Originally posted by Masonic Student
To all the brothers here and anyone intrested.
Simlply out of curiosity, how many hold to the "from the operative" theory and how many hold to the "from the english templars" theory? Or a
third or fourth theory for that matter? I'm refering to the origens of Free Masonry.
As for me I've come around to the "from the english templars" theory myself.
It is my belief (and I do intend to investigate next year in Scotland) that when the Templar where persecuted the Scots harbored and assisted in
protecting Templar activity off the coast of Scotland, citing the Templar navy engaged in pirate activity against the English and French disrupting
trade in retaliation..
While in hiding living as normal Scots would, they took in local folk lore and various Gaelic culture, mixing with Christianity, Judaism and various
other mythological religions..
It came together after I would say 150 years or so of hiding into an actual brother hood, fashioned after Gaelic Druidic orders, including the three
degrees to membership and so on..
The Templar / Masonic groups even engaged in several battles with the Scotts against the English ensuring their protectorates survival until they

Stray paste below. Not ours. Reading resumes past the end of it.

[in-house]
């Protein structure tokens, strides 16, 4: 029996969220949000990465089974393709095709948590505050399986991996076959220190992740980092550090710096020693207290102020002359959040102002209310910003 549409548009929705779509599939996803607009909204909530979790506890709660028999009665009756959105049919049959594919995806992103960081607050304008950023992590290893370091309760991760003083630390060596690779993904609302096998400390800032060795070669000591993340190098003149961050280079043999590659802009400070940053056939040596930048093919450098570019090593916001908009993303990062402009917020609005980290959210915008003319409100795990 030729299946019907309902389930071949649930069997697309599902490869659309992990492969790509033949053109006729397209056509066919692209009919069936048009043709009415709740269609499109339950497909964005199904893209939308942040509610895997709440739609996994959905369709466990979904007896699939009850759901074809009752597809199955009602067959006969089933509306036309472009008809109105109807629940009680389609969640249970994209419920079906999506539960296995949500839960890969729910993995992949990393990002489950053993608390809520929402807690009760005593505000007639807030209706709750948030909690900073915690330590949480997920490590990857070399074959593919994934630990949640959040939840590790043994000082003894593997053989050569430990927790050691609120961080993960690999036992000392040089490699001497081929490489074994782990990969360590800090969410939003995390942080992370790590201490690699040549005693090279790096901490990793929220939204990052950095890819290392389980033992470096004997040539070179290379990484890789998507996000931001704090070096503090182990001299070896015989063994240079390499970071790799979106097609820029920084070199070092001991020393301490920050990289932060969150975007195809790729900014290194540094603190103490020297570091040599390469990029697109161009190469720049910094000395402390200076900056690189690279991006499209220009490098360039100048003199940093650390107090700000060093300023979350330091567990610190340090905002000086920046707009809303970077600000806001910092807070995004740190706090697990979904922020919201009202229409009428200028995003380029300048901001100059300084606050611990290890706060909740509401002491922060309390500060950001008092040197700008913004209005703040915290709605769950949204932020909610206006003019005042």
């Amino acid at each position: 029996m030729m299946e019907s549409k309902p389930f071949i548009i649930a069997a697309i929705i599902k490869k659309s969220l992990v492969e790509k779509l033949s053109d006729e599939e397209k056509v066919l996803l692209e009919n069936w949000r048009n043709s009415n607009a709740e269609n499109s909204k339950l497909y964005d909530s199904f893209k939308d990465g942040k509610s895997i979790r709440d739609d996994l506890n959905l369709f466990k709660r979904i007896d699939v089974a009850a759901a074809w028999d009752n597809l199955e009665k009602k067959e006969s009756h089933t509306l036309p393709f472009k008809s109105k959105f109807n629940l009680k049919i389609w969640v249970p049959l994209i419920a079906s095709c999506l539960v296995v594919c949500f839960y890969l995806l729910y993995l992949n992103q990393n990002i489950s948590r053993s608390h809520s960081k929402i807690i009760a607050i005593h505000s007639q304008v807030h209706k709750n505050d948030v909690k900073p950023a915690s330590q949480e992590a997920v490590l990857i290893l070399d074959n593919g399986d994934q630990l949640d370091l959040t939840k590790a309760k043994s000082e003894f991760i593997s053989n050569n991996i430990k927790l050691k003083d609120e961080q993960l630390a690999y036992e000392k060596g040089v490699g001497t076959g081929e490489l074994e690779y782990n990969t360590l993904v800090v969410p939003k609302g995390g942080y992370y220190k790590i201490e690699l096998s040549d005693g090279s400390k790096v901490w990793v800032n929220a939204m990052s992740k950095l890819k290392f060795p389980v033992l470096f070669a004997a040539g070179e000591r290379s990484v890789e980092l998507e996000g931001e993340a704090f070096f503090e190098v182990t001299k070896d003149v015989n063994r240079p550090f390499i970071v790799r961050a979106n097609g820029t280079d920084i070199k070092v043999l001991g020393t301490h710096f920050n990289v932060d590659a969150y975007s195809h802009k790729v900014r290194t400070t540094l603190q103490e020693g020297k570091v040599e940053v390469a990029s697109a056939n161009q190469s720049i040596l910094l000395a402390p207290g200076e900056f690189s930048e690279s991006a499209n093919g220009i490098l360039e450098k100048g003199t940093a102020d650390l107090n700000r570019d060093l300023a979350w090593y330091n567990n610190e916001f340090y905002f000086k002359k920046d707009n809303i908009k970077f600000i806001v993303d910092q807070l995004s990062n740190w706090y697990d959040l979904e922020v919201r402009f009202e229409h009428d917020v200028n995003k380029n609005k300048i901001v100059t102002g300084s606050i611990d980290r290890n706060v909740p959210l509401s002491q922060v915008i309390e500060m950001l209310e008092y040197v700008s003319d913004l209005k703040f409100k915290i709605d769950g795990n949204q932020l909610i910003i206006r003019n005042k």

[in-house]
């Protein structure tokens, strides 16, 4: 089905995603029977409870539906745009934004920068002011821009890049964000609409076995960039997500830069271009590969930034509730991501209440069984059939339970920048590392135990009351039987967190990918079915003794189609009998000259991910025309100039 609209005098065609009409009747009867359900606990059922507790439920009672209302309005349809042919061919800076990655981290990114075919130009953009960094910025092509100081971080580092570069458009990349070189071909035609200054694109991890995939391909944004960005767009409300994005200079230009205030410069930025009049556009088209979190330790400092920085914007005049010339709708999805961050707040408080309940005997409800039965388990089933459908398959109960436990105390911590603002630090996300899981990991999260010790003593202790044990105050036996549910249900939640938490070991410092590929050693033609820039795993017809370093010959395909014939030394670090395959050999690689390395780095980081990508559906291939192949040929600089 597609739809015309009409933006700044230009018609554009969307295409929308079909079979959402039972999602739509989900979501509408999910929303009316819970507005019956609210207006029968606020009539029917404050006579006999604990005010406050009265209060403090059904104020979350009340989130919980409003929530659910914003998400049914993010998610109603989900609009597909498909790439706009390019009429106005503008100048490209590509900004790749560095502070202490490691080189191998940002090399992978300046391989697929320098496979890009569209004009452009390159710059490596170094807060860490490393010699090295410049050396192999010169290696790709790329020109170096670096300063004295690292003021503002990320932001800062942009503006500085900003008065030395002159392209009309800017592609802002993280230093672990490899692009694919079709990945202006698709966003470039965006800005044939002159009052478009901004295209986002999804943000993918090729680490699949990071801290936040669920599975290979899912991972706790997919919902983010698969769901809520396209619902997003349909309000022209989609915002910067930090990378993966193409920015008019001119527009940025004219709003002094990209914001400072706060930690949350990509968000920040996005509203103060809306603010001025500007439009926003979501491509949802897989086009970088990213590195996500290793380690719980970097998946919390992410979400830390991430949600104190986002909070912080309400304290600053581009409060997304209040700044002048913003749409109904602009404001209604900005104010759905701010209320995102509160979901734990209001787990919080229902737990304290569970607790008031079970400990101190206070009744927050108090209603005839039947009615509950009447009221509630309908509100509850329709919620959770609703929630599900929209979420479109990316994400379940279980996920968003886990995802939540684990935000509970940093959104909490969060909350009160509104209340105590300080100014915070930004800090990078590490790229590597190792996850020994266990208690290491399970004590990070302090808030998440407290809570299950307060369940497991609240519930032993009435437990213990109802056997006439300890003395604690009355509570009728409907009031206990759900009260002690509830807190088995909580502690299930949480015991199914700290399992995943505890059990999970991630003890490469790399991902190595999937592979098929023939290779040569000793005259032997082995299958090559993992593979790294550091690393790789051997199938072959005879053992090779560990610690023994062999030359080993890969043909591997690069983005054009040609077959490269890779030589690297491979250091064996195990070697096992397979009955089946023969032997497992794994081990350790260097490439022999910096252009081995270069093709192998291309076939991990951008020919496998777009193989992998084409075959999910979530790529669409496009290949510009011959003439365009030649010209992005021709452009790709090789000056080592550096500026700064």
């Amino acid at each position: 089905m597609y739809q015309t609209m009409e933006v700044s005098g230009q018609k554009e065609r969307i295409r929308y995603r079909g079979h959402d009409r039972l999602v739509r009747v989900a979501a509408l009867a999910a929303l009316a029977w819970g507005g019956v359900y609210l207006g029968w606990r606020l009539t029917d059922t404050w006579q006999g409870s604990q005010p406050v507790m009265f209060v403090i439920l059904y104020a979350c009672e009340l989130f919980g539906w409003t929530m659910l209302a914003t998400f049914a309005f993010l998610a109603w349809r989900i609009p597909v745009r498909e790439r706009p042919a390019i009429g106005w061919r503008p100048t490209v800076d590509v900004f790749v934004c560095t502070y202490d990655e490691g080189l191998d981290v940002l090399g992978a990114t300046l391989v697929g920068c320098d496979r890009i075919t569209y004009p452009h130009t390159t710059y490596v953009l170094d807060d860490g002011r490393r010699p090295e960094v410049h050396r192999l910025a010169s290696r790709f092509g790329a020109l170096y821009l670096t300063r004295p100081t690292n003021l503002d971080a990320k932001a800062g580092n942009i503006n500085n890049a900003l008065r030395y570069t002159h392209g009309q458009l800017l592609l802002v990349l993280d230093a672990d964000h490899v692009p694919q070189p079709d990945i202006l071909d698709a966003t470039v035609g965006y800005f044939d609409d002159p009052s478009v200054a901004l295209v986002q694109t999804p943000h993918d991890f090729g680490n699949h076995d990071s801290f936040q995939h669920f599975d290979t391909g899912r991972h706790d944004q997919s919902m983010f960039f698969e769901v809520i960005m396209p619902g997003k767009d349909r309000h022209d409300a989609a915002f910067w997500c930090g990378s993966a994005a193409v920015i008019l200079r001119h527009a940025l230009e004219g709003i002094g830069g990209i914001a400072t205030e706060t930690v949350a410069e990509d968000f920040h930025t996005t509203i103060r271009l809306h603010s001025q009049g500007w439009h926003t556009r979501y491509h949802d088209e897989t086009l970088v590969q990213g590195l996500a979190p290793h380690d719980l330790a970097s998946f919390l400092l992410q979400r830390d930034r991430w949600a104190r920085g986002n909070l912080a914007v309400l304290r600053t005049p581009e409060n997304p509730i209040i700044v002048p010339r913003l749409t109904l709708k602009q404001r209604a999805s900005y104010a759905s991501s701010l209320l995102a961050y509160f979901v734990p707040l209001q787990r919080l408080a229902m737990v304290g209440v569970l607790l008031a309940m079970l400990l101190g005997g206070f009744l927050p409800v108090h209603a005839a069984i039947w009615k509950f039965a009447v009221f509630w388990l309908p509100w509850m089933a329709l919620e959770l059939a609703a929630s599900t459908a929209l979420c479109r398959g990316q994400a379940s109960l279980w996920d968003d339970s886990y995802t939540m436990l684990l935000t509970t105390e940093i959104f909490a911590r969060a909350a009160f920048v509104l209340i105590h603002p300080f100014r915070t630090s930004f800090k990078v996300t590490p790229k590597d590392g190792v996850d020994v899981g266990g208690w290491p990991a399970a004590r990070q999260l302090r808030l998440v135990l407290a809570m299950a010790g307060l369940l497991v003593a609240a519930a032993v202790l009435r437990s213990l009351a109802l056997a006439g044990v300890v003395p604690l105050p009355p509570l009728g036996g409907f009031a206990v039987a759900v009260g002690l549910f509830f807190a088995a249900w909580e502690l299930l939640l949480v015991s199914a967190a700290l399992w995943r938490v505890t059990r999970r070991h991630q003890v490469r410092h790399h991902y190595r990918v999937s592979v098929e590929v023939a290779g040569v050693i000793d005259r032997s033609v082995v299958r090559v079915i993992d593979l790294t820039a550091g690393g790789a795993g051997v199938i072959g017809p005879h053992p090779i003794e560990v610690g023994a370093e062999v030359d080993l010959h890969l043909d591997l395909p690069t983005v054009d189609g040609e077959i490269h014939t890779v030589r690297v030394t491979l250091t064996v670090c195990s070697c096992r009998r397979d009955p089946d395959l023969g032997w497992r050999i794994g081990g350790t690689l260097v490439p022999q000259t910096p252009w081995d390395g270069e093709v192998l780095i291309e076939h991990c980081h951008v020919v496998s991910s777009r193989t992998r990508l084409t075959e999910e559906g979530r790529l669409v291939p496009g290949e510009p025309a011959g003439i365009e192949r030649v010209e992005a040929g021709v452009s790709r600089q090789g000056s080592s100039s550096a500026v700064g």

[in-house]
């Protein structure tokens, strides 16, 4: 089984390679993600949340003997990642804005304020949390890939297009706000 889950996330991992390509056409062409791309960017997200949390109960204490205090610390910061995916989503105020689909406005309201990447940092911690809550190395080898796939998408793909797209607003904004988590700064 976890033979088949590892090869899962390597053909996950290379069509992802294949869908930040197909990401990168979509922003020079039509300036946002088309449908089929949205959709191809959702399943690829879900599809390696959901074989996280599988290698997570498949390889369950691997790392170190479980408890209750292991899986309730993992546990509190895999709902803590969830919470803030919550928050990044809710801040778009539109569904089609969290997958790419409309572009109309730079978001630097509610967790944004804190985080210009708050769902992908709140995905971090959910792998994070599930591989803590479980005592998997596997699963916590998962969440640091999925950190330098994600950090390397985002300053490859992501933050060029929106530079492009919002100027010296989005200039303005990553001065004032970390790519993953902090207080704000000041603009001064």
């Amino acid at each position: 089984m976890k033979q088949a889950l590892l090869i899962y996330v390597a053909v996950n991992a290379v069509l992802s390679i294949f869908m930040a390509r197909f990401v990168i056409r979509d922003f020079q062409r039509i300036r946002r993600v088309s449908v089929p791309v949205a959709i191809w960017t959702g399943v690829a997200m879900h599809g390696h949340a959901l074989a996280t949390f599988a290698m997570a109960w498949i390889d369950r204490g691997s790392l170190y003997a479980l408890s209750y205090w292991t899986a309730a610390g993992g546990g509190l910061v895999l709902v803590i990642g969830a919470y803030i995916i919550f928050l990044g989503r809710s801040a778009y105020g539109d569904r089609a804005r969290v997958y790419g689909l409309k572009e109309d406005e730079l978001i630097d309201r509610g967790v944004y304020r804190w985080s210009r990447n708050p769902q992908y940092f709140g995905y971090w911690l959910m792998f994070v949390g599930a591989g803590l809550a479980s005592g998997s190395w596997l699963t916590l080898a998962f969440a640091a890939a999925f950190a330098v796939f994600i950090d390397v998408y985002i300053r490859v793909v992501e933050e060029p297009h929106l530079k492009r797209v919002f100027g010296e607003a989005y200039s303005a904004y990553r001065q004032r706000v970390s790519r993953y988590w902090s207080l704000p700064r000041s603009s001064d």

willingly signed over to the United Kingdom, which I believe was very much so Masonic involved..
There is quite a bit of evidence I see to support my claims, including in Roslyn Chapel all over the walls and pillars is...... the Green Man..
An estimated 150 green men reside in Roslyn Chapel.
The Green Man is most typically within Gaelic culture expressed in association with rebirth.
Within the craft its self I see as the most significant indications to Gaelic influences within the verbal communication -- every thing must be
memorized, the objective is threw word of mouth are the secrets of the craft pass down to those seeking further or more light, and the degree system
its self which Gaelic culture in the form of druidic religions have used for thousands of years.
This is just a very short description of my hypothesis.. I can't wait for the chance to study early Masonic architecture and literature in Scotland
for my self.